Early Responses to Renaissance Drama

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Cambridge University Press, Aug 31, 2006 - Drama - 341 pages
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It is often assumed that we can never know how the earliest audiences responded to the plays and playbooks of Shakespeare, Marlowe, and other Renaissance dramatists. In this study, old compilations of early modern dramatic allusions provide the surprising key to understanding pre-1660 reception. Whether or not it begins with powerful emotion, that reception creatively applies and appropriates the copious resources of drama for diverse purposes, lessons, and interests. Informed also by critical theory and historical research, this understanding reveals the significance of response to Tamburlaine and Falstaff as well as the importance of drama to Edmund Spenser, John Donne, John Milton, and many others. It makes possible the study of particular responses of women and of workers and contributes to the history of subjectivity, reading, civil society, and aesthetics, and demands a fresh view of dramatic production.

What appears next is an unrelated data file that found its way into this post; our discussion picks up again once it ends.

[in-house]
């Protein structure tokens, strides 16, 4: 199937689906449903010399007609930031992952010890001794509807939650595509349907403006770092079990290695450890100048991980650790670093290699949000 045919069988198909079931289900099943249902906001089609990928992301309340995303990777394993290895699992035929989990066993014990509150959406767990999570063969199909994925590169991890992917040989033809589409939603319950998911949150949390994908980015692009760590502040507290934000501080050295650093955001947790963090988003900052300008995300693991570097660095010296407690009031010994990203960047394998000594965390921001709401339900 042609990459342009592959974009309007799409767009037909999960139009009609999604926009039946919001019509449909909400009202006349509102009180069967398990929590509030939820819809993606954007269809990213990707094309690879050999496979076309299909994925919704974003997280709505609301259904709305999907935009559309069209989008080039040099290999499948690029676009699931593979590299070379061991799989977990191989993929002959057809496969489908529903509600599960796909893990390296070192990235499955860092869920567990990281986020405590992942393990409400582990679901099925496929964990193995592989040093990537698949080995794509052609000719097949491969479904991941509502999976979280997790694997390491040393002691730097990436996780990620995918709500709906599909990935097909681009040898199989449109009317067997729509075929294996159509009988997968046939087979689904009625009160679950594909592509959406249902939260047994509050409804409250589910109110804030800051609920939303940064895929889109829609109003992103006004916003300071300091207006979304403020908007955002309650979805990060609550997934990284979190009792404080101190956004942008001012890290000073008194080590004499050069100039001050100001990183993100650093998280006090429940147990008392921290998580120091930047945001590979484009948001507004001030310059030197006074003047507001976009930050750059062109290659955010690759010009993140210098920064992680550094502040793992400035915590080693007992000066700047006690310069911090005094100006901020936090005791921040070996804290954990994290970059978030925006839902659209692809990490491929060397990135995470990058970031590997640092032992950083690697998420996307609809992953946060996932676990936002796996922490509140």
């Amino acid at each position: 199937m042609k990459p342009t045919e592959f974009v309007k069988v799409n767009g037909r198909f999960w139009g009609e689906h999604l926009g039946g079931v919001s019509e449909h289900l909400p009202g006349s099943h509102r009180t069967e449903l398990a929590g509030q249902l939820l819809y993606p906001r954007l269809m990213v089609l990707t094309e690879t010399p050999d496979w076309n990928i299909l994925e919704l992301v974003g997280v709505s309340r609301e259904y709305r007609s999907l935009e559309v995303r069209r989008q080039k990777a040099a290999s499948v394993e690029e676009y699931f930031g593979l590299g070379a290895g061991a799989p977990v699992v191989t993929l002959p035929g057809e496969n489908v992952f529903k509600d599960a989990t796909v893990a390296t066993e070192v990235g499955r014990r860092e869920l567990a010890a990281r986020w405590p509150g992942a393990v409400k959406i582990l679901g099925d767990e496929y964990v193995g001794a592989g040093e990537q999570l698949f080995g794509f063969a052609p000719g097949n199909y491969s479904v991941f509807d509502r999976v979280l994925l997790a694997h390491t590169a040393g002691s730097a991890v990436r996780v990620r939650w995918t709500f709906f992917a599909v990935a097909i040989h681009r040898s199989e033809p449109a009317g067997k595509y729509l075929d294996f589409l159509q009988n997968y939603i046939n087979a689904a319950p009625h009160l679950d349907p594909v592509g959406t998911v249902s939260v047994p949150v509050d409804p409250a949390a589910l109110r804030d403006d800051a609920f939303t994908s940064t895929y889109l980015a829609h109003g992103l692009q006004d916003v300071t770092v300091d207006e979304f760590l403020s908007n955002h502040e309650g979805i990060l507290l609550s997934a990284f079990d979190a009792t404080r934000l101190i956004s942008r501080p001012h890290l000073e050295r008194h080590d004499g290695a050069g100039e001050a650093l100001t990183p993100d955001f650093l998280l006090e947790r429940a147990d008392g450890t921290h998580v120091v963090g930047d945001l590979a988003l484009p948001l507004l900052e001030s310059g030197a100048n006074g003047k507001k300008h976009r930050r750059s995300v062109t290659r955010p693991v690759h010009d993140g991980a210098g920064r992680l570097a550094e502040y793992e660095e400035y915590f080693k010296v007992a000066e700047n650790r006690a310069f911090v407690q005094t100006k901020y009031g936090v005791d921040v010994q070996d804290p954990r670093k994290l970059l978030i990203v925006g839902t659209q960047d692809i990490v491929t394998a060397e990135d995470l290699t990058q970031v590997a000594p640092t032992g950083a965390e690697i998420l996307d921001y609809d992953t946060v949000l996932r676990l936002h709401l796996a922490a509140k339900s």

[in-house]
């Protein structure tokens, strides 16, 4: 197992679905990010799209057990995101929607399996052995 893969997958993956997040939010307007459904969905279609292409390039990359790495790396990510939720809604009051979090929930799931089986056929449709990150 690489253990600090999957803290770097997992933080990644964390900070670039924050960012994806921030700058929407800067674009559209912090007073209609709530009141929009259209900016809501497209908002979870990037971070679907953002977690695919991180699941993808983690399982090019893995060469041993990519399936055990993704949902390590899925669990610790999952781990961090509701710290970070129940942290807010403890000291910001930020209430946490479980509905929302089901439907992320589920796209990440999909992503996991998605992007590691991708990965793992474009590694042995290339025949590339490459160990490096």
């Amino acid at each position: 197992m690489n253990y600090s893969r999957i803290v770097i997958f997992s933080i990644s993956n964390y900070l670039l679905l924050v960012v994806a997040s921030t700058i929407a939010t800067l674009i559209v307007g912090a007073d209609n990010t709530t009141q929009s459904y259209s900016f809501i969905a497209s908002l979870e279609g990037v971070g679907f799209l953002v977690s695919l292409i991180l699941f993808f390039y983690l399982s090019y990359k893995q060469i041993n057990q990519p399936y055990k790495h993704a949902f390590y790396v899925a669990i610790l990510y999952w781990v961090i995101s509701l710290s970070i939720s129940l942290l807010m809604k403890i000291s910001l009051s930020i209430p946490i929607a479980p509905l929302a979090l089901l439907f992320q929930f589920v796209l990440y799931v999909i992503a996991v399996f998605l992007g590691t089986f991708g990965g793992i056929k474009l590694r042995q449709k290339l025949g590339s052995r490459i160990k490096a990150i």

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Contents

II
17
III
70
IV
113
V
115
VI
161
VII
201
VIII
241

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About the author (2006)

Charles Whitney is Professor of English at the University of Nevada, Las Vegas.

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